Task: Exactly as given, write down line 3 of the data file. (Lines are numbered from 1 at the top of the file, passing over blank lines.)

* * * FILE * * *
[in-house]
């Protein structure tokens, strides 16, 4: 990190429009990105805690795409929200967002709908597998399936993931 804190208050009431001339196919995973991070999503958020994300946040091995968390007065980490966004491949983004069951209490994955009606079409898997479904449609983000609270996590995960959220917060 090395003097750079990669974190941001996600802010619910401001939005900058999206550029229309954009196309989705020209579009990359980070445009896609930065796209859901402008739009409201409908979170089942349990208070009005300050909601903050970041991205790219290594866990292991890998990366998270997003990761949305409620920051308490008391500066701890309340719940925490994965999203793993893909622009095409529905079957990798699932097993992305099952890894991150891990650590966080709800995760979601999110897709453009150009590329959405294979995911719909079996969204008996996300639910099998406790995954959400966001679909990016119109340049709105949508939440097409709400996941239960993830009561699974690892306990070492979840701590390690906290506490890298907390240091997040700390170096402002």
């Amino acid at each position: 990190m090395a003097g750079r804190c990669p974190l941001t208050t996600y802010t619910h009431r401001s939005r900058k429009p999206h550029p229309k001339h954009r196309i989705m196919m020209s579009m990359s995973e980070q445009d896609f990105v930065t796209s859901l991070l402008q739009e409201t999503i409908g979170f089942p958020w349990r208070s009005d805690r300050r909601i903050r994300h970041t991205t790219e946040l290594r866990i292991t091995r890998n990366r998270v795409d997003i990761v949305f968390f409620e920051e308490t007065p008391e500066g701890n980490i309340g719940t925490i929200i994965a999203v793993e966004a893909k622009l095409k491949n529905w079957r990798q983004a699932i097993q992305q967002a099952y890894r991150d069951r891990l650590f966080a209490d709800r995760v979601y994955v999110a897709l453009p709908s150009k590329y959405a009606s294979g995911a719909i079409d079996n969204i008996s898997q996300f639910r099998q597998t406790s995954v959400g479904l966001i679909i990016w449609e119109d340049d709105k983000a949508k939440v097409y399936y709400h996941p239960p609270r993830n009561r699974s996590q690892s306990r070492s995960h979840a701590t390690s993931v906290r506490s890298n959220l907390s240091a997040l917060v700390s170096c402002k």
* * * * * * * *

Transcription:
């Amino acid at each position: 990190m090395a003097g750079r804190c990669p974190l941001t208050t996600y802010t619910h009431r401001s939005r900058k429009p999206h550029p229309k001339h954009r196309i989705m196919m020209s579009m990359s995973e980070q445009d896609f990105v930065t796209s859901l991070l402008q739009e409201t999503i409908g979170f089942p958020w349990r208070s009005d805690r300050r909601i903050r994300h970041t991205t790219e946040l290594r866990i292991t091995r890998n990366r998270v795409d997003i990761v949305f968390f409620e920051e308490t007065p008391e500066g701890n980490i309340g719940t925490i929200i994965a999203v793993e966004a893909k622009l095409k491949n529905w079957r990798q983004a699932i097993q992305q967002a099952y890894r991150d069951r891990l650590f966080a209490d709800r995760v979601y994955v999110a897709l453009p709908s150009k590329y959405a009606s294979g995911a719909i079409d079996n969204i008996s898997q996300f639910r099998q597998t406790s995954v959400g479904l966001i679909i990016w449609e119109d340049d709105k983000a949508k939440v097409y399936y709400h996941p239960p609270r993830n009561r699974s996590q690892s306990r070492s995960h979840a701590t390690s993931v906290r506490s890298n959220l907390s240091a997040l917060v700390s170096c402002k």